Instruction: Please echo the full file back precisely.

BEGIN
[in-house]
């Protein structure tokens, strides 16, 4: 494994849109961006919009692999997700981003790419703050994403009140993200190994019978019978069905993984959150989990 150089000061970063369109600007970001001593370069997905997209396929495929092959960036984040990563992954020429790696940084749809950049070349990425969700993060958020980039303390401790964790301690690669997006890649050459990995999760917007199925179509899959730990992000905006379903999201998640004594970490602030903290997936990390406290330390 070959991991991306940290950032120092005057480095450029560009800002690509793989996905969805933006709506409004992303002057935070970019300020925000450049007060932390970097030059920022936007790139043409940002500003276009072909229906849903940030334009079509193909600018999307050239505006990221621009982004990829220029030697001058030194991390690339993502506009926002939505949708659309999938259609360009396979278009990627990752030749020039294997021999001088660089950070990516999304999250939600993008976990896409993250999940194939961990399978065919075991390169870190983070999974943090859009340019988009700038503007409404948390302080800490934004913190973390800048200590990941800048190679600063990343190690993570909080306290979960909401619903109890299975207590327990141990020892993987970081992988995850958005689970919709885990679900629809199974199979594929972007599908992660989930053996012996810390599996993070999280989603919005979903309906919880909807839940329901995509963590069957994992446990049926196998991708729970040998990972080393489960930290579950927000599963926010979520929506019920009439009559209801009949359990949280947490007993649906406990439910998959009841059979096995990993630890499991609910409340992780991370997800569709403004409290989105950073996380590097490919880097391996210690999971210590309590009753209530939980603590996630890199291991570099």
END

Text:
[in-house]
């Protein structure tokens, strides 16, 4: 494994849109961006919009692999997700981003790419703050994403009140993200190994019978019978069905993984959150989990 150089000061970063369109600007970001001593370069997905997209396929495929092959960036984040990563992954020429790696940084749809950049070349990425969700993060958020980039303390401790964790301690690669997006890649050459990995999760917007199925179509899959730990992000905006379903999201998640004594970490602030903290997936990390406290330390 070959991991991306940290950032120092005057480095450029560009800002690509793989996905969805933006709506409004992303002057935070970019300020925000450049007060932390970097030059920022936007790139043409940002500003276009072909229906849903940030334009079509193909600018999307050239505006990221621009982004990829220029030697001058030194991390690339993502506009926002939505949708659309999938259609360009396979278009990627990752030749020039294997021999001088660089950070990516999304999250939600993008976990896409993250999940194939961990399978065919075991390169870190983070999974943090859009340019988009700038503007409404948390302080800490934004913190973390800048200590990941800048190679600063990343190690993570909080306290979960909401619903109890299975207590327990141990020892993987970081992988995850958005689970919709885990679900629809199974199979594929972007599908992660989930053996012996810390599996993070999280989603919005979903309906919880909807839940329901995509963590069957994992446990049926196998991708729970040998990972080393489960930290579950927000599963926010979520929506019920009439009559209801009949359990949280947490007993649906406990439910998959009841059979096995990993630890499991609910409340992780991370997800569709403004409290989105950073996380590097490919880097391996210690999971210590309590009753209530939980603590996630890199291991570099």